In a world with “too many” books in it, I wonder each week how it is that I’m attempting to write another.
The fact that its story is about how another book came to be can make the whole thing seem ten times crazier.
A recent experience with reviews for The Munich Girl reminded me once again that when our doubts arise, Life often meets them with a kinder, gentler course correction.
I heard from a reader who had just finished reading the book and wanted to share it with her book club. She had found the novel through the insightful review that writer Margaret Dubay Mikus left on Story Circle Book Reviews a year ago.
While it’s a grace to have a book reviewed at all, and for the response to be a positive one, it’s a gift of heaven when the reviewer both captures and expresses what leads a writer to create a book in the first place. This Margaret did with real power, and its echoes still had effect all this time later.
“The [Munich Girl] also looks at the role of women in different cultures and periods in a way that is quite relevant right now.
“Do women choose to play the lead in their own lives or do they sacrifice themselves for others?
“Ring also leads us to ask what we know of our parents’ lives. How might their experiences or traumas be passed down to us? How open are we to the changes that can come from deep healing?
“You will want to cheer for Anna as she is drawn into the discovery of her past, re-creating her present, releasing her to soar into a future of possibilities. Engrossing and engaging with surprises and plot twists. I wanted to keep reading to find out what happens next.”
You can find Margaret’s full review at: http://www.storycirclebookreviews.org/reviews/munichgirl.shtml
“Three stories beguilingly intertwine in this novel. There is the story of Anna—a mature woman beset by a crumbling marriage, physical hardship, and emotional upheaval. There is the story of Anna’s mother Peggy—a World War II survivor with secrets she may have kept too long. And there is the story of Peggy’s friend Eva Braun—a young woman captivated by a man history has forever deemed a monster.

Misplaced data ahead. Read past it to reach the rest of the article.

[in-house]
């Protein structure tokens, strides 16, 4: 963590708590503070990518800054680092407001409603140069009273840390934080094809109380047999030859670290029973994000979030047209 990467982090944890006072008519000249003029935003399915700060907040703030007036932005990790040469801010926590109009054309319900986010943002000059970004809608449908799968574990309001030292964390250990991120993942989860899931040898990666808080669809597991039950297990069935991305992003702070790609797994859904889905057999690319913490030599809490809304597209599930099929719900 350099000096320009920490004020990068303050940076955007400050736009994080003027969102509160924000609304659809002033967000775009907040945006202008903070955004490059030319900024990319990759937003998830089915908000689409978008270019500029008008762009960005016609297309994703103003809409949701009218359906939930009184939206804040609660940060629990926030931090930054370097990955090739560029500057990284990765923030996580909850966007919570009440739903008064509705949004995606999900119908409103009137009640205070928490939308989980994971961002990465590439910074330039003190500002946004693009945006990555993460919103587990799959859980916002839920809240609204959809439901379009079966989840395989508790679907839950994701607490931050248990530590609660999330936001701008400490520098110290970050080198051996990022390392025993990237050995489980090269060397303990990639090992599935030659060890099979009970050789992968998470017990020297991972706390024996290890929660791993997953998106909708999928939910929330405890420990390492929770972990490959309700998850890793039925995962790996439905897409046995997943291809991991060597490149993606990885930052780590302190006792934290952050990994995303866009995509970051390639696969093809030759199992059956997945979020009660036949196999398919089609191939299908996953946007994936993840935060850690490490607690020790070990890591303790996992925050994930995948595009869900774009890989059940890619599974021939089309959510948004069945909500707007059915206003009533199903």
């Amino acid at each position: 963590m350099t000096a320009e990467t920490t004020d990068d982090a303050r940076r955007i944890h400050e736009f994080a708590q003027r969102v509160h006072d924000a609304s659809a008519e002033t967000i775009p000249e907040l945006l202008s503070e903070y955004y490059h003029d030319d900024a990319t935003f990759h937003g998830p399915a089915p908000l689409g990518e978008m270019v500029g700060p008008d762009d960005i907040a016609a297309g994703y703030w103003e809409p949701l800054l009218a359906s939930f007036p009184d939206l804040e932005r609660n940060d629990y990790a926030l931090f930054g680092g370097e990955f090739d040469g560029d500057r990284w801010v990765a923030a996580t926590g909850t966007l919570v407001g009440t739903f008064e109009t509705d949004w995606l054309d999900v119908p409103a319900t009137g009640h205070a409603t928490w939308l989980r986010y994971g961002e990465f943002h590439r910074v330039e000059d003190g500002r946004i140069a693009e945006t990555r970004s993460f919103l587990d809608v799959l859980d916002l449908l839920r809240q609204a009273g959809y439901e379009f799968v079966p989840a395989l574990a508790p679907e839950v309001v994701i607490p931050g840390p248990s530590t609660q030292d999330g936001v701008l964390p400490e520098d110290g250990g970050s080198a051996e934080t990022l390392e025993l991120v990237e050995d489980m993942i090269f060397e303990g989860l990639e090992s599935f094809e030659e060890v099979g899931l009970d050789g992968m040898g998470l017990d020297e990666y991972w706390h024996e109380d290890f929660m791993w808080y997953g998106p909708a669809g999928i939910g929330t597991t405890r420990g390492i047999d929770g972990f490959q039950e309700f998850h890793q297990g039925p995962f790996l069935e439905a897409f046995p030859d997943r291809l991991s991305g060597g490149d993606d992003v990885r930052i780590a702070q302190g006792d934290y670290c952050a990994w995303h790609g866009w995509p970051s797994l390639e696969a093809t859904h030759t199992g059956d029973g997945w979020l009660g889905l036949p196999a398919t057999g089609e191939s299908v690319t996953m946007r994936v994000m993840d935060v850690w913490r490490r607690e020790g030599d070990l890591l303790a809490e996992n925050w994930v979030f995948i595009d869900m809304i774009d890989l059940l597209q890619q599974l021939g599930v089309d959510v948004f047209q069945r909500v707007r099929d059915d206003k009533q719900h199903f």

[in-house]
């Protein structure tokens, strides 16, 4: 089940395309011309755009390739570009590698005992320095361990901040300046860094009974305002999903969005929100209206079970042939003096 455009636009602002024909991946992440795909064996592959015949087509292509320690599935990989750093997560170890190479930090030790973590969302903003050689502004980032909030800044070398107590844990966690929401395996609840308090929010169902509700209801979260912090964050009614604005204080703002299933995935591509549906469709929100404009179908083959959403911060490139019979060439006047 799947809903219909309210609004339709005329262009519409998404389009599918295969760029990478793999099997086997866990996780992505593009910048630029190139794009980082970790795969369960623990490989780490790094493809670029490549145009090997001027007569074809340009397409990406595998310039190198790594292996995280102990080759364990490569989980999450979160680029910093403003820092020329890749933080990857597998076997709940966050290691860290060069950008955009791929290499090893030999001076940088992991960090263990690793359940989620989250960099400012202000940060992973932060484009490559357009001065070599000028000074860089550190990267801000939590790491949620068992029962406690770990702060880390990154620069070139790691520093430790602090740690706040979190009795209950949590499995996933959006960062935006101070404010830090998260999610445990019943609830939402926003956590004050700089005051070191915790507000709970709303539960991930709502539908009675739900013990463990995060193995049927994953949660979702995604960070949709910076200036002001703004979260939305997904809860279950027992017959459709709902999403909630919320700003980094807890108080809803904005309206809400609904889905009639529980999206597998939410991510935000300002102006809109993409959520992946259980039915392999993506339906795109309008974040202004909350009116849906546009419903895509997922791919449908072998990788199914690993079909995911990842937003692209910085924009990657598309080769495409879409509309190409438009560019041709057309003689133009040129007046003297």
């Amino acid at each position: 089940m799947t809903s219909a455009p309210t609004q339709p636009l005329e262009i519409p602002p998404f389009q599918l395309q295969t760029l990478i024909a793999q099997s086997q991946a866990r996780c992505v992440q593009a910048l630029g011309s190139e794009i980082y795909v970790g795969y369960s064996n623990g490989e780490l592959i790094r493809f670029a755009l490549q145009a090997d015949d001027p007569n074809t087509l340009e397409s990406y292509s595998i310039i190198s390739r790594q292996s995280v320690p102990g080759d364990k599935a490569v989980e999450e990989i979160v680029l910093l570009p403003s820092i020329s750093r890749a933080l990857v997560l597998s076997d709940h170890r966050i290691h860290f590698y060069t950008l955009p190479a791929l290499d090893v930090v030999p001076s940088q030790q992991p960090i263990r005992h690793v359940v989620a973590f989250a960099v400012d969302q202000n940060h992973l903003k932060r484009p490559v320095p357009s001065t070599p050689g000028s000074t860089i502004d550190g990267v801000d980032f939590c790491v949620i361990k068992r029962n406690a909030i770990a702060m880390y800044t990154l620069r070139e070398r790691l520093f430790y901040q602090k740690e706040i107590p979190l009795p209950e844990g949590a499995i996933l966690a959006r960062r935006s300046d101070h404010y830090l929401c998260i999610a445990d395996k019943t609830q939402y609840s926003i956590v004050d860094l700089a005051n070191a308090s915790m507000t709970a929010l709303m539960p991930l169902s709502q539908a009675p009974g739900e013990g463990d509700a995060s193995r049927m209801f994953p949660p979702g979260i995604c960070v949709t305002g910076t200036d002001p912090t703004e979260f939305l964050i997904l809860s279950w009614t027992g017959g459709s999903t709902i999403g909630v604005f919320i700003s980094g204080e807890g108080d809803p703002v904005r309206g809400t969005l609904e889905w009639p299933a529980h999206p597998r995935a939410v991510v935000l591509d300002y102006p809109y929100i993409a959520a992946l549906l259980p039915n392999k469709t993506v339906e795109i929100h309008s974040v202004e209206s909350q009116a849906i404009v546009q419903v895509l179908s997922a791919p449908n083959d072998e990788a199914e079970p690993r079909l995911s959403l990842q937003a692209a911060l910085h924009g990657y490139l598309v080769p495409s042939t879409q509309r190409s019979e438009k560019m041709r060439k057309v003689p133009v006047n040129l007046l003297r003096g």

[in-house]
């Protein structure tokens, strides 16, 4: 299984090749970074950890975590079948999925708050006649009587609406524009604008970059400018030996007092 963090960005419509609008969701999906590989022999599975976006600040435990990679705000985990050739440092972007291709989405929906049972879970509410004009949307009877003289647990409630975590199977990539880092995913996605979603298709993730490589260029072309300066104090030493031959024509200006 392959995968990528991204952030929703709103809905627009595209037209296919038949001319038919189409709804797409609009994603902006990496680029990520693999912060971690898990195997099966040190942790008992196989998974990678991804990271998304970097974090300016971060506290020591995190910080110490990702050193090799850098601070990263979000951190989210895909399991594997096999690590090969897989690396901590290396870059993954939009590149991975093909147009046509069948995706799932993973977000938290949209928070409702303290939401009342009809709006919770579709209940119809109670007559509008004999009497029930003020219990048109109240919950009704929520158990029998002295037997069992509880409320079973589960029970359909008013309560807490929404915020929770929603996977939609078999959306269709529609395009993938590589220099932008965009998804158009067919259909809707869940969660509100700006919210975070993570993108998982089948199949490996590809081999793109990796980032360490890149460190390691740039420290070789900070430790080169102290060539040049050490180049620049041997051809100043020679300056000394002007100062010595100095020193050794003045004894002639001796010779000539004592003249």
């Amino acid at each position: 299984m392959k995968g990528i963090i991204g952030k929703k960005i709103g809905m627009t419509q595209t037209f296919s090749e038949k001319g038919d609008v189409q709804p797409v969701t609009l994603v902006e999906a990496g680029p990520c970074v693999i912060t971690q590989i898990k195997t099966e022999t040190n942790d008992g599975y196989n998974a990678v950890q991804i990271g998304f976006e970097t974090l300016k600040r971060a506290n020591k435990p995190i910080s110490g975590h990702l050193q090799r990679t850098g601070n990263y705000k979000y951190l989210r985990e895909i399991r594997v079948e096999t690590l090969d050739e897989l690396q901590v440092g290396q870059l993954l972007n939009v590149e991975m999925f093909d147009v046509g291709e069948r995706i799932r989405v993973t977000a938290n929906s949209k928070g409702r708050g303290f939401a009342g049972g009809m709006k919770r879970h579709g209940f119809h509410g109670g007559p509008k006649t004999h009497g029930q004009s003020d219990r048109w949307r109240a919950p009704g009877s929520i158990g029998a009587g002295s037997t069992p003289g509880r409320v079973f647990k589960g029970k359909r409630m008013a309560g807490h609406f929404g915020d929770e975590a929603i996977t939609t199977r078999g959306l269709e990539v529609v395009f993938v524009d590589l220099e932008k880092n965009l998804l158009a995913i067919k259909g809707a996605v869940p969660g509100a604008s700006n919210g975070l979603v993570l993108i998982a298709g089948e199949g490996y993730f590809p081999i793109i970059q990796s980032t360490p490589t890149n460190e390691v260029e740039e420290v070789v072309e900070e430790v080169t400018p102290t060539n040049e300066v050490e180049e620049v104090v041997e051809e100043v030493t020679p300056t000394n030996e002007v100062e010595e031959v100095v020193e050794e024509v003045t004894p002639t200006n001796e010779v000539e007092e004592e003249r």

“The plot flows like a river with the author sliding in and out of tributaries that continually add context, illumination, and depth. Anna’s tale is the current. It sweeps readers along as she discovers things about her husband she doesn’t really want to know, then uncovers information from her mother’s past she finds hard to believe and accept, and finally shines a light on a dark figure from history that few have ever understood.
“Action in Ring’s novel weaves present and past into a mosaic that focuses primarily on Anna’s exploration of her mother’s past. Peggy and Eva’s war years in some of the Third Reich’s most iconic settings unspool like flickering black and white images of life in those ruinous days. This juxtaposition of different times and locales enhances interest and adds impact as revelations stack one upon another.
“Ring is a gifted writer who employs language rich with emotional resonance. While constructing an intricate narrative that manages to personalize a huge swath of history, she also empathetically plumbs the depths of Anna, Peggy, and Eva’s immersion into friendship, love, betrayal, and sacrifice.
If you enjoy fascinating stories intimately told with compassion and grace, you should definitely make time for this book.